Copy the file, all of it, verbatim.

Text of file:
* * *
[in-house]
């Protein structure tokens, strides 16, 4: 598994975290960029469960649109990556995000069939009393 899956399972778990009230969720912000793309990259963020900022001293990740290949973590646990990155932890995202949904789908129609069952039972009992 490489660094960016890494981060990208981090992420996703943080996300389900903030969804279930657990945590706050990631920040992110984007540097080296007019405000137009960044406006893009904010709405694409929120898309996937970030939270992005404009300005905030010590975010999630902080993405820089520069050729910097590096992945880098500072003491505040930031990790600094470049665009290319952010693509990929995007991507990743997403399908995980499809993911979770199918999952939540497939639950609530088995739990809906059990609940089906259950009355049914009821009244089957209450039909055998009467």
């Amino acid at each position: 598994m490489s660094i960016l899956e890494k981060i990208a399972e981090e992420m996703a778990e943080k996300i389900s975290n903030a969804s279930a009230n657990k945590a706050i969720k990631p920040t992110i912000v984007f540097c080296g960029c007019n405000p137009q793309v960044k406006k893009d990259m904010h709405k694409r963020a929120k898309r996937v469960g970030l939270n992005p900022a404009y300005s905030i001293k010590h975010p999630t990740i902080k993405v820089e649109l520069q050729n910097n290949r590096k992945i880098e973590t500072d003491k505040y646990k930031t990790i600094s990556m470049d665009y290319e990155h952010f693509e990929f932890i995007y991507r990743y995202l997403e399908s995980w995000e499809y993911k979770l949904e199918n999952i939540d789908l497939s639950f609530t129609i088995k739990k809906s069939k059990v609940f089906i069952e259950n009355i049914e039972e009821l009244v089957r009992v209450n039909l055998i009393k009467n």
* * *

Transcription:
[in-house]
């Protein structure tokens, strides 16, 4: 598994975290960029469960649109990556995000069939009393 899956399972778990009230969720912000793309990259963020900022001293990740290949973590646990990155932890995202949904789908129609069952039972009992 490489660094960016890494981060990208981090992420996703943080996300389900903030969804279930657990945590706050990631920040992110984007540097080296007019405000137009960044406006893009904010709405694409929120898309996937970030939270992005404009300005905030010590975010999630902080993405820089520069050729910097590096992945880098500072003491505040930031990790600094470049665009290319952010693509990929995007991507990743997403399908995980499809993911979770199918999952939540497939639950609530088995739990809906059990609940089906259950009355049914009821009244089957209450039909055998009467």
């Amino acid at each position: 598994m490489s660094i960016l899956e890494k981060i990208a399972e981090e992420m996703a778990e943080k996300i389900s975290n903030a969804s279930a009230n657990k945590a706050i969720k990631p920040t992110i912000v984007f540097c080296g960029c007019n405000p137009q793309v960044k406006k893009d990259m904010h709405k694409r963020a929120k898309r996937v469960g970030l939270n992005p900022a404009y300005s905030i001293k010590h975010p999630t990740i902080k993405v820089e649109l520069q050729n910097n290949r590096k992945i880098e973590t500072d003491k505040y646990k930031t990790i600094s990556m470049d665009y290319e990155h952010f693509e990929f932890i995007y991507r990743y995202l997403e399908s995980w995000e499809y993911k979770l949904e199918n999952i939540d789908l497939s639950f609530t129609i088995k739990k809906s069939k059990v609940f089906i069952e259950n009355i049914e039972e009821l009244v089957r009992v209450n039909l055998i009393k009467n």